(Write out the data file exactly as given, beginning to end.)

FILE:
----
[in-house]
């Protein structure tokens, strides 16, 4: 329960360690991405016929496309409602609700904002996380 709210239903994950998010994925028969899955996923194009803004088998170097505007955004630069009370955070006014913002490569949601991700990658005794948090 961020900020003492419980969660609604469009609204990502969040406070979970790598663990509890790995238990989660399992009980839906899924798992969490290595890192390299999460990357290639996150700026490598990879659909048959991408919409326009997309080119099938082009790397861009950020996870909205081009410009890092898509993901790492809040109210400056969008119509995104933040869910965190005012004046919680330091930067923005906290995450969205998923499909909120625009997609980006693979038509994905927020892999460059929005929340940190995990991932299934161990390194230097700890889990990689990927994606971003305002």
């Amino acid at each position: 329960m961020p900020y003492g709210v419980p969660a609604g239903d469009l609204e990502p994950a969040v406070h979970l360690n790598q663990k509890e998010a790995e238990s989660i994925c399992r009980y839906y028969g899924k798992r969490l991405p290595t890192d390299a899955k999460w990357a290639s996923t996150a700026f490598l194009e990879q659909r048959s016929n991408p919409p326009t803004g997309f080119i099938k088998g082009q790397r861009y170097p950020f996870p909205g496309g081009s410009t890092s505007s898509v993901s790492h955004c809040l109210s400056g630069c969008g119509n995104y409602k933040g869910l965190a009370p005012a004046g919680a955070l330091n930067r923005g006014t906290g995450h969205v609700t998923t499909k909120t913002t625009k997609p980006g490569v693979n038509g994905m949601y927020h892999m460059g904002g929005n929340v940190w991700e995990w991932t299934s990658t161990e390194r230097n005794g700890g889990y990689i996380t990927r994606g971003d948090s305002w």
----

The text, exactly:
[in-house]
């Protein structure tokens, strides 16, 4: 329960360690991405016929496309409602609700904002996380 709210239903994950998010994925028969899955996923194009803004088998170097505007955004630069009370955070006014913002490569949601991700990658005794948090 961020900020003492419980969660609604469009609204990502969040406070979970790598663990509890790995238990989660399992009980839906899924798992969490290595890192390299999460990357290639996150700026490598990879659909048959991408919409326009997309080119099938082009790397861009950020996870909205081009410009890092898509993901790492809040109210400056969008119509995104933040869910965190005012004046919680330091930067923005906290995450969205998923499909909120625009997609980006693979038509994905927020892999460059929005929340940190995990991932299934161990390194230097700890889990990689990927994606971003305002």
């Amino acid at each position: 329960m961020p900020y003492g709210v419980p969660a609604g239903d469009l609204e990502p994950a969040v406070h979970l360690n790598q663990k509890e998010a790995e238990s989660i994925c399992r009980y839906y028969g899924k798992r969490l991405p290595t890192d390299a899955k999460w990357a290639s996923t996150a700026f490598l194009e990879q659909r048959s016929n991408p919409p326009t803004g997309f080119i099938k088998g082009q790397r861009y170097p950020f996870p909205g496309g081009s410009t890092s505007s898509v993901s790492h955004c809040l109210s400056g630069c969008g119509n995104y409602k933040g869910l965190a009370p005012a004046g919680a955070l330091n930067r923005g006014t906290g995450h969205v609700t998923t499909k909120t913002t625009k997609p980006g490569v693979n038509g994905m949601y927020h892999m460059g904002g929005n929340v940190w991700e995990w991932t299934s990658t161990e390194r230097n005794g700890g889990y990689i996380t990927r994606g971003d948090s305002w």